Finding New England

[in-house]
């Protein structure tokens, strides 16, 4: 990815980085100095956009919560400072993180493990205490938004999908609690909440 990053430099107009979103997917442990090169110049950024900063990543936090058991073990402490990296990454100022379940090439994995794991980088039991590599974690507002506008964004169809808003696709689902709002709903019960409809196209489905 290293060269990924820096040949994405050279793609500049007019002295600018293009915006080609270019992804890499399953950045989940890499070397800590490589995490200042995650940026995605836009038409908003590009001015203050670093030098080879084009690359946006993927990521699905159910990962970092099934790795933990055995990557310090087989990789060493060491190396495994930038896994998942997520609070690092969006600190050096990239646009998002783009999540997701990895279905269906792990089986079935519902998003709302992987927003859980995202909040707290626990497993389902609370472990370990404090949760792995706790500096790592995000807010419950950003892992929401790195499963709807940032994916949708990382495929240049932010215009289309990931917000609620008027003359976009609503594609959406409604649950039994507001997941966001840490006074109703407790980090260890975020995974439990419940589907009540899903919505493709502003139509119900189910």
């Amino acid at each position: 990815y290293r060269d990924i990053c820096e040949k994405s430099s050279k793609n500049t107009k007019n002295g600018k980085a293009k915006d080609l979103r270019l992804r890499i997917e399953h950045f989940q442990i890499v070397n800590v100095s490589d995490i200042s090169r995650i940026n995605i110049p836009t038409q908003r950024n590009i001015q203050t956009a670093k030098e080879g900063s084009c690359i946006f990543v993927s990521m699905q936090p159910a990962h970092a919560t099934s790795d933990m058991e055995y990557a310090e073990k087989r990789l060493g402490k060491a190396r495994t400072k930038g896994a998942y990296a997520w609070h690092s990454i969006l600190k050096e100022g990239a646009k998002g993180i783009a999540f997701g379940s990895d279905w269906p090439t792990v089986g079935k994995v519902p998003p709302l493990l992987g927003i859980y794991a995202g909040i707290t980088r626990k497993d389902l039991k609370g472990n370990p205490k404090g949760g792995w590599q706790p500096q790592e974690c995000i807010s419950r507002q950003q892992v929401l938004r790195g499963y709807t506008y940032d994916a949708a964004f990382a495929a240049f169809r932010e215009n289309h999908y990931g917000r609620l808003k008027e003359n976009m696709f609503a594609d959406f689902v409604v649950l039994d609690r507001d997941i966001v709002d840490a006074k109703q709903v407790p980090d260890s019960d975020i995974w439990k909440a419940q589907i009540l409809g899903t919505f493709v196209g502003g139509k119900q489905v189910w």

Being a recent transplant to New England, I had always had notions of rolling hills, fall foliage, crisp, fresh air and the nostalgia of a simpler way of life. I must note that I am from Pennsylvania and we have those things but I always thought of New England as the archetype for these ideas. I guess I should state that I moved to Providence and that is considered southern New England and maybe not the ‘true” New England that everyone thinks of, but it is still New England. I had moved here for graduate school and was quickly in my bubble of studio work, critiques and pseudo intellectual philosophizing and soon realized that New England was like anywhere else. The hustle of everyday life, a giant mall, political corruption and really horrible drivers were things I had experienced everywhere else I had been. That soon bummed me out a bit and wondered where was the New England I thought about. Where was the little lobster roll shack, or the picturesque church in the town square where at Christmas everyone gathered to sing Christmas carols and drank hot chocolate? It dawned on me when one day driving to Maine with my new New England native girlfriend that I was looking for the essence of what I thought New England was. I believed in an ideal. Not the ideal that postcards presented to me, but the ideal that there was a special essence the made New England, New England. This epiphany (if you want to call it that) was not tangible though because I still did not know exactly what it was, but it was there, in my head and my heart when I looked out the window as I drove to Maine for the first time. I believe in an ideal because I could see it and almost manifest it into words, but it escaped my lips in the cool, crisp Maine air. I believed in the ideal almost because I had to. I wanted to feel and manifest that nostalgia and see where those Currier and Ives prints came from. As I sat on a cool, black driveway taking a break from playing with my girlfriend’s little Maine cousins, I witnessed them against the rolling, snow dusted, and barn dotted countryside. There it was, New England and then I realized New England is everyplace. The ideal I believed in and saw was a simpler life, an appreciation of life and all the good and bad things that go along with it. My search for an ideal also ended up as a search for a sense of home. The sense of home I found was somewhere in what was considered New England. When I imagined my future as an artist, husband, father and general appreciator of life, I could only see it here. There is an ideal of New England, but it is not always found on a postcard or in a James Taylor song, but they sometimes help. I believe the ideal I found I can see every time I see the autumn leaves blow across the road or simply, when I am in the local market. In the search for the ideal of New England it led me to believe that ideals help in the search for hope that there is always something good in our future or around the next bend in the country road.
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